Idris Goodwin, a professor in the Theatre and Dance Department, has made a name for himself as one of the most well-known and dynamic faculty members on campus. Between teaching blocks at Colorado College, producing projects around the country, collaborating with local artists, and directing productions on campus, he has established his role as a creative powerhouse.
On campus, Goodwin’s most popular blocks are Intermediate and Advanced Writing for Performance, which “give students the opportunity to try their hand at playwriting, spoken word/performance poetry, monologue and everything in between,” said Goodwin. Students from these classes have produced screenplays, rap albums, and other forms of performance. “Plays, spoken word, hip hop music – I’ve been making and residing in this world for a long time. I write across genre, drama and comedy, I do a lot of work aimed specifically for young audiences. I am trying to be the most versatile writer and teacher of writing,” he said.
This drive and dedication has led to one of his newest projects, “The Realness”, a drama in his Break Beat Play series. “These plays are about hip hop’s impact on the American character. They follow young characters, primarily of color, who use hip hop as a means to navigating issues of identity and class,” said Goodwin. “The Realness” is the second play in his series, preceded by “How We Got On”. The third installment, “HYPE MAN”, “will world premiere in Boston this coming winter 2018.” Goodwin also plans to write “1-2 more in the coming years.”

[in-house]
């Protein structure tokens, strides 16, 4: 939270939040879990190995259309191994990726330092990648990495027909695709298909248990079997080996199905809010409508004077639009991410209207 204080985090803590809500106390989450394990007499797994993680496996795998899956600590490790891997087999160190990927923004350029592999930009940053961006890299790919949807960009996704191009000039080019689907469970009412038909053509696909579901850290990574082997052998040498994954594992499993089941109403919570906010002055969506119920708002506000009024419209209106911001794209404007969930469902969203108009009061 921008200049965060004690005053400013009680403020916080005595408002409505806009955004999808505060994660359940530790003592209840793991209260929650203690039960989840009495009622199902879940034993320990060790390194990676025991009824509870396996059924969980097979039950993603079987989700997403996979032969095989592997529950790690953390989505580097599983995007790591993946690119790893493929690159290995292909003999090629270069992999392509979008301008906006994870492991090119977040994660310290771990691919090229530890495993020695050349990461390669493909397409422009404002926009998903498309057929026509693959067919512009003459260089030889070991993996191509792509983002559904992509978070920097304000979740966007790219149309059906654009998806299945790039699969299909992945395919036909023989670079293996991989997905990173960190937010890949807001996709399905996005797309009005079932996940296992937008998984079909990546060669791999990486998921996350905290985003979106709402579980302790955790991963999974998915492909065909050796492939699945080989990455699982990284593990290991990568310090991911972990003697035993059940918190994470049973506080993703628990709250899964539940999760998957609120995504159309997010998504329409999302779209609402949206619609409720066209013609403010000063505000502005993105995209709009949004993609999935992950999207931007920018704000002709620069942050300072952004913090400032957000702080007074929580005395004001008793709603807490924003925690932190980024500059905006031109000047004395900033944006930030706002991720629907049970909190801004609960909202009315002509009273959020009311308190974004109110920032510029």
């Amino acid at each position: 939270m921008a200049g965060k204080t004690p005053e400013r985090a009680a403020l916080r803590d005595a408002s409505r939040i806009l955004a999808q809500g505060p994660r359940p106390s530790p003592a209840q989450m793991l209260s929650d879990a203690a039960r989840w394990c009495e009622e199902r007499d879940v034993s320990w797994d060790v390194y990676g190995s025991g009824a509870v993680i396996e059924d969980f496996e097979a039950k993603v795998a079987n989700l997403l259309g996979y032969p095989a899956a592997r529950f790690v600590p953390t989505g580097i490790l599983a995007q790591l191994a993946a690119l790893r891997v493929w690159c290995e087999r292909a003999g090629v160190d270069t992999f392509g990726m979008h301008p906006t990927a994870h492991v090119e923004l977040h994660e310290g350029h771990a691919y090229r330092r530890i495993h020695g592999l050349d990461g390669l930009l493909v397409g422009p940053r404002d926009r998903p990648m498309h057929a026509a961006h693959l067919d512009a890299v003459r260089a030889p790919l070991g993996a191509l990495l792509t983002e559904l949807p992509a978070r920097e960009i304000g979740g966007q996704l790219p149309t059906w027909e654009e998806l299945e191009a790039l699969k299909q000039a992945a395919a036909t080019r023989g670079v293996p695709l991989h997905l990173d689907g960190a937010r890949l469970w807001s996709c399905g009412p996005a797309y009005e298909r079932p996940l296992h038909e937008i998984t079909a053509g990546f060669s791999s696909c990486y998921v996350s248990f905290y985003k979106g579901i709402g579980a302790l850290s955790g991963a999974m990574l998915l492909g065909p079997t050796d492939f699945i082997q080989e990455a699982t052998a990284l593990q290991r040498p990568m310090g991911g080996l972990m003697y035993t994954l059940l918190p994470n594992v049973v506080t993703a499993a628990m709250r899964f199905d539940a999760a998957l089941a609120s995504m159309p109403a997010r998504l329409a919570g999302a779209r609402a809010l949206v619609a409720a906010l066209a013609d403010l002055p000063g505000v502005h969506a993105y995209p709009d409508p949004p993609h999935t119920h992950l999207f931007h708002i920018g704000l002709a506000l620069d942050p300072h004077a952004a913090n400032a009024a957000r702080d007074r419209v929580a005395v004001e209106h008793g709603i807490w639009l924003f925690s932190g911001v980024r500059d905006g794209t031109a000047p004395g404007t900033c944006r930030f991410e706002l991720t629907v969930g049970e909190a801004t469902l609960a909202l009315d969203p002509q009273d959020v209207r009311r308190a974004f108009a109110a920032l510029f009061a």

Goodwin says that the reaction to The Realness and other Break Beat plays has been “positive by and large. They’re musicals but not musicals. They use rap and beats and pop culture reference in a really particular way. Folks either get it right away or they don’t. That’s how I like it.”
In addition to the Break Beat plays, Goodwin has “a whole slate of plays being produced across the country.” This Corner Cassius Clay, a piece about the early life of Muhammad Ali, is playing in Charlotte, Portland, and Anchorage. The Way The Mountain Moved, a historical play about western expansion, and various other projects are also showing in theaters around the U.S. Despite his national success, however, Goodwin still devotes a large part of his time to his students at CC, whom he describes as all “very bright.” For him, the integration of his playwriting, production, and his teaching is important. “I was taught and mentored by practitioners,” Goodwin said. “Practice remains the cornerstone of my pedagogy. I venture into the landscape and gather intel to bring back home for the students. I also try and help our grads figure out what to do once they get out. The theater world is vibrant right now.”
Students interested in what Goodwin has to offer have so many opportunities. Since he likes to be involved in local projects, Goodwin is directing two plays in Denver – Detroit 67 and This Is Modern Art – in addition to Theater D’Art’s Angels in America here in Colorado Springs (which opens in December). For opportunities even closer to home, Goodwin is teaching Writing for Performance in blocks 5 and 7, in addition to Rewriting America, “which exposes students to the work of contemporary playwrights representing a variety of marginalized communities.” Goodwin also emphasizes that “students interested specifically in spoken word/performance poetry should check out my half block course THE VOCAB. This year we have a very special guest instructor Jessica Lopez who is the former poet laureate of Albuquerque, NM and is hands down one of the best spoken word artists in the world. We are lucky to have her and she is gonna blow minds.”